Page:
Around that time, my husband and I got married and three months later, found out we were expecting our first baby. We were making the minimum payments on the car loan and student loan ($250 per month each) and weren’t too concerned with paying those off since the interest rates were low. Instead, we decided to focus on saving so we could have a down payment for our house. Within six months, we saved close to $20,000. The way we did this so quickly, in addition to cutting expenses, was having my husband pay for almost everything so we could save all of my money. And you can sure bet he worked longer hours and took on side jobs to make ends meet!

Where are we now?

Our “baby” is 2 ½ and we added another one to the mix, we added to our savings account, we paid off my car and his loan, we sold our house and made a decent-sized profit, and we moved across the country from Arizona to North Carolina. Currently, I work from home as a freelance writer and editor and am just getting into the world of personal finance blogging. My husband just started his own business and is doing very well so far.

Also please note, we by no means make a lot of money. In fact, we are just slightly above the national average household income of $46,000 per year.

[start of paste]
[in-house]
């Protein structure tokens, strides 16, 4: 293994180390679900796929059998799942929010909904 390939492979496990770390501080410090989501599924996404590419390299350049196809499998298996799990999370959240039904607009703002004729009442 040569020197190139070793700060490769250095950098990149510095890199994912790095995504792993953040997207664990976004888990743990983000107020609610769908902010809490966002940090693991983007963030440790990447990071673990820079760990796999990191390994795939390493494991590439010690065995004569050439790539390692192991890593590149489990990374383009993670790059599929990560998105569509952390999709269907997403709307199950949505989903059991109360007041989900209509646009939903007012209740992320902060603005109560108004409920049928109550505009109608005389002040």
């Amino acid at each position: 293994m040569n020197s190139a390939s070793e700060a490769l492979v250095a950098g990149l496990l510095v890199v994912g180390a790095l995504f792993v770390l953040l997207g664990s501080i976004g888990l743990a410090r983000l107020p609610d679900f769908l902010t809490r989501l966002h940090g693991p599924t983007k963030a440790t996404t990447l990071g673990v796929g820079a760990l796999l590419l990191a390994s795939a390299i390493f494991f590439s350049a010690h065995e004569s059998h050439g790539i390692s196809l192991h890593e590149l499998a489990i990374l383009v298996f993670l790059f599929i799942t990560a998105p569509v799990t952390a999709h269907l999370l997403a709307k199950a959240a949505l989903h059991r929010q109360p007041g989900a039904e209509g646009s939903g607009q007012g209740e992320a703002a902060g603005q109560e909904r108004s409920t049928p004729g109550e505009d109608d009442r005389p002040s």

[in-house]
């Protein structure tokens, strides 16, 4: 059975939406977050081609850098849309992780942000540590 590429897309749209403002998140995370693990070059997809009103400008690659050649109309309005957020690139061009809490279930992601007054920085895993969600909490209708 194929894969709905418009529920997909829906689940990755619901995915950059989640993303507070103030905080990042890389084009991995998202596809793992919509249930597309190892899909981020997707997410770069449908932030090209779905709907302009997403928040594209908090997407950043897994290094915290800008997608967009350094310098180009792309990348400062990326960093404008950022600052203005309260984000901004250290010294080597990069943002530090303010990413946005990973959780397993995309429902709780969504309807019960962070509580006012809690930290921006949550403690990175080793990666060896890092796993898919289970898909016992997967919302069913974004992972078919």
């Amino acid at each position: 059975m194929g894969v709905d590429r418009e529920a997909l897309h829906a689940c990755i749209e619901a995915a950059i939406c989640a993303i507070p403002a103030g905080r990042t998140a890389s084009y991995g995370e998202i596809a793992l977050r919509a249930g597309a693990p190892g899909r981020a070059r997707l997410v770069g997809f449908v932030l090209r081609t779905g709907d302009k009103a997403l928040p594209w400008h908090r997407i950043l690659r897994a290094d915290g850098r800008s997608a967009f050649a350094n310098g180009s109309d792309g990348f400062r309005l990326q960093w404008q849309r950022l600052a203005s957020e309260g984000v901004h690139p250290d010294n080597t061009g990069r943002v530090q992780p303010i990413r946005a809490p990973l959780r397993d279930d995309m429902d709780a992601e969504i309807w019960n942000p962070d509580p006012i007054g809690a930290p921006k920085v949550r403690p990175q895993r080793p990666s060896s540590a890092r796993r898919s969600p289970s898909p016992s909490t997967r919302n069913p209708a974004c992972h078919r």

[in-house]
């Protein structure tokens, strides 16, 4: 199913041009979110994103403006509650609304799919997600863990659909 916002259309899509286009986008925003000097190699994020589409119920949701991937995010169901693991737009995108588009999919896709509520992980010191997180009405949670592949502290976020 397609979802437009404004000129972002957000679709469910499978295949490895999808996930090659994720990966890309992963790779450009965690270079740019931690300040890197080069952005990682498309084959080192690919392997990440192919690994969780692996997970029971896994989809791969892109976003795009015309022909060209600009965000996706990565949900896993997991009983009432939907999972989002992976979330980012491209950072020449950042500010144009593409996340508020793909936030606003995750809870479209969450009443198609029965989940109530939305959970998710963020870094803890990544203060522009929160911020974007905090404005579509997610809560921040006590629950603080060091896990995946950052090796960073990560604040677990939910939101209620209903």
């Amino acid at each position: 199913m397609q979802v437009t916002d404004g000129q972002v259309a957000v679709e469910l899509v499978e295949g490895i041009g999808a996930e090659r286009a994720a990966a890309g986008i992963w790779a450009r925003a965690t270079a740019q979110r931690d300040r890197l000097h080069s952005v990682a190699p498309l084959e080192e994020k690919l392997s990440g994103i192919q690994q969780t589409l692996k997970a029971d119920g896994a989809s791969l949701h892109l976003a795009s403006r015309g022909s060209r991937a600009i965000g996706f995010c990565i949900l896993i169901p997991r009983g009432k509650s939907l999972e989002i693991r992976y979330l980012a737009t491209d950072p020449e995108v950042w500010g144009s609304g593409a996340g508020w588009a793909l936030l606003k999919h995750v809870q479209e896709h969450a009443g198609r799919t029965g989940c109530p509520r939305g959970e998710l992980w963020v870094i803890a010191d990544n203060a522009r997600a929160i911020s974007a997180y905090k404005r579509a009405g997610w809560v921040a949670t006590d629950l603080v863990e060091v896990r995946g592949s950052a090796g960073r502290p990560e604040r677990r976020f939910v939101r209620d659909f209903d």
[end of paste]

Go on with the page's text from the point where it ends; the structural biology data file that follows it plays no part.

Our plan for the future is to become financially independent by creating multiple passive streams of income. Once we reach that goal, we will continue pursuing what we love (for money or not for money) and live each day doing as we please. Why wait until you’re older to do what you love when you can do it now in your youth? Hard work and commitment pay off, and while there will be struggles along the way, it’s worth it in the end.

For those just starting out:

CREATE A BUDGET. I cannot stress the importance of this enough. If you don’t tell your money where to go (bills, savings, food money, etc.) it will sit in your account and disappear right before your eyes (we’ve all seen this happen).